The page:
Maryla Maliszewska , lead author, is a senior economist in Trade and Regional Integration Unit (ETIRI) at the World Bank. His area of expertise covers various aspects of trade policy and regional integration, with particular emphasis on the impact of trade on poverty and income distribution. He added that Africa must respond to the current challenges of the multilateral trading system by “consolidating and advancing our objectives of integration of the continental market by AfCFTA. One of the great advantages for the AfCFTA region will be the removal of trade barriers between Kenya and Ethiopia, the two largest economies in East Africa. Despite previous efforts to deepen economic relations, the volume of bilateral trade between the two remains extremely low. Bilateral trade did not reach $70 million in 2019, representing only 0.5% of Ethiopia`s total exports and 0.09% of Kenya`s exports, mainly consisting of food, live animals and certain industrial products (Table 1). Maria Filipa Seara e Pereira advises the World Bank in the Trade Regional Integration Unit (ETIRI). It focuses on international trade and international development issues, including modelling, trade policy, trade distribution effects and global value chains. Paul Brenton is a leading economist in the World Bank`s Trade and Regional Integration Unit (ETIRI).
It focuses on analytical and operational work in the area of trade and regional integration. The agreement was negotiated by the African Union (AU) and signed on 21 March 2018 by 44 of its 55 member states in Kigali, Rwanda.   The agreement first requires members to remove tariffs on 90% of goods, allowing free access to goods, goods and services across the continent.  The UN Economic Commission for Africa estimates that the agreement will boost intra-African trade by 52% by 2022.  The proposal is expected to enter into force 30 days after ratification by 22 of the signatory states.  On 2 April 2019, The Gambia became the 22nd state to ratify the Convention and on 29 April, the Sahrawi Republic tabled the 22nd filing of ratification instruments; The agreement entered into force on 30 May and entered its operational phase following a summit on 7 July 2019.  Sign up to receive free email notifications when new serial articles and/or countries are published on the IMF website. In March 2018, three separate agreements were signed at the 10th African Union extraordinary meeting on AfCFTA: the African Continental Free Trade Agreement, the Kigali Declaration; and the protocol on the free movement of people. The Protocol on the Free Movement of Persons aims to create a visa-free zone within AfCFTA countries and to support the creation of the African Union passport.  At the Kigali Summit on 21 March 2018, 44 countries signed the AfCFTA, 47 signed the Kigali Declaration and 30 signed the protocol on the free movement of persons. Although a success, there were two remarkable holdouts: Nigeria and South Africa, the two largest economies in Africa.    What further complicates matters is that Africa was already divided into eight separate free trade zones and/or customs unions, with different regulations.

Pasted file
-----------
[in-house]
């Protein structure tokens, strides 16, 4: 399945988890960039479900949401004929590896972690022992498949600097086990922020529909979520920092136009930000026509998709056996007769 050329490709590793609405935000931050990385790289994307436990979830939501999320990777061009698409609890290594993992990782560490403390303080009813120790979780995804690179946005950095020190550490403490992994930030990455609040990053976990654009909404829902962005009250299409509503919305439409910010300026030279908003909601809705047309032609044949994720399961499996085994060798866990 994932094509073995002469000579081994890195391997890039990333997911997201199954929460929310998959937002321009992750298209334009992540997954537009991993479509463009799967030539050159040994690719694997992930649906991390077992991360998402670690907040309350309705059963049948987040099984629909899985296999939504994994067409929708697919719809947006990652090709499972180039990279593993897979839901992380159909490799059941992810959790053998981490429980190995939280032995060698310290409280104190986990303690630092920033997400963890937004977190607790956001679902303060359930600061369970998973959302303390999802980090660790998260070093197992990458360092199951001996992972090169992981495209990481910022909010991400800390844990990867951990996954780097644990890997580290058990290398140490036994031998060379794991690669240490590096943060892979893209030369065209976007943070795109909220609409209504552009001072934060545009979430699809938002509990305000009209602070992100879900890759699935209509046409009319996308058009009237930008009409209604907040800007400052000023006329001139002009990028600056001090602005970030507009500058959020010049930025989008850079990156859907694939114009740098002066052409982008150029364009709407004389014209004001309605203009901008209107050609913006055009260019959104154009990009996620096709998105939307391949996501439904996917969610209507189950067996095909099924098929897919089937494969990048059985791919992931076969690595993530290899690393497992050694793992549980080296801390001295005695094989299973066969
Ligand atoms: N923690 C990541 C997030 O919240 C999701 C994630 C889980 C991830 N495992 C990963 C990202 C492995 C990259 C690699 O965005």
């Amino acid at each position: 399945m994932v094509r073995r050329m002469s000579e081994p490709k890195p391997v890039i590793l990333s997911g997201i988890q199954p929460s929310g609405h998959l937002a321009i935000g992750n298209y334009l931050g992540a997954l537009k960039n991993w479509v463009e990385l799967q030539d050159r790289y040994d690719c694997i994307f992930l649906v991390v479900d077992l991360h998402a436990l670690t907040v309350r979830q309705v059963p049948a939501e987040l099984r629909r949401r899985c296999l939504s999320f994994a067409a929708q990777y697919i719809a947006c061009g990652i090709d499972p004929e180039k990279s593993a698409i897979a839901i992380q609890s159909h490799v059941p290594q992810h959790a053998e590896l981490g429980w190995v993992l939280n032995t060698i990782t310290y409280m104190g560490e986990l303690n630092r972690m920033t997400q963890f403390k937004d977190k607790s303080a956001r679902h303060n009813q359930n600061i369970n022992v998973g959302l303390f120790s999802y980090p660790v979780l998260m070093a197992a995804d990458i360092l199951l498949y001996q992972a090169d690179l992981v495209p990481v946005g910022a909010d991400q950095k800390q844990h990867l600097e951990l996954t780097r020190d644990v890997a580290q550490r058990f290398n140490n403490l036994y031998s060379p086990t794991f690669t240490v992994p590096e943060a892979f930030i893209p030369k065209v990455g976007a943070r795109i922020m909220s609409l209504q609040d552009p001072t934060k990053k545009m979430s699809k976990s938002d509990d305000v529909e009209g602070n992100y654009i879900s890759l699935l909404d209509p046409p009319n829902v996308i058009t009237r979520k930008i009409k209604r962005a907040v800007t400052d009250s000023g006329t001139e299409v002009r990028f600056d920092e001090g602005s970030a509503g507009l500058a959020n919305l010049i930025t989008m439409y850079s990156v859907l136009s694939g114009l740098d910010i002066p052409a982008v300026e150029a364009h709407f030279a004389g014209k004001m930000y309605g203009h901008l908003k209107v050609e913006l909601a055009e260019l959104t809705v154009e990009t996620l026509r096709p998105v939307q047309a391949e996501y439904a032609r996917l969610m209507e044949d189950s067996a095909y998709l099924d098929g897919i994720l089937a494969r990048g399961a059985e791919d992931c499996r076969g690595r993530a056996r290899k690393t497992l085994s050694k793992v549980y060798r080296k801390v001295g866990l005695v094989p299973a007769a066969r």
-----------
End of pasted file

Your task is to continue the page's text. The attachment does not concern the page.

[Note 1] These regional bodies will continue to exist; The African Continental Free Trade Agreement aims firstly to remove barriers to trade between the various pillars of the African Economic Community and, finally, to use these regional organizations as building blocks of the ultimate goal of an African-wide customs union.     Given that the Nigerian authorities continued to consult with local business groups in the second half of 2018, one of the main concerns was whether the agreement adequately prevented anti-competitive practices such as dumping.  At the close of 2018, former President Olusegun Obasanjo said the delay was “regrettable” and stressed the lack of trade in goods between African countries,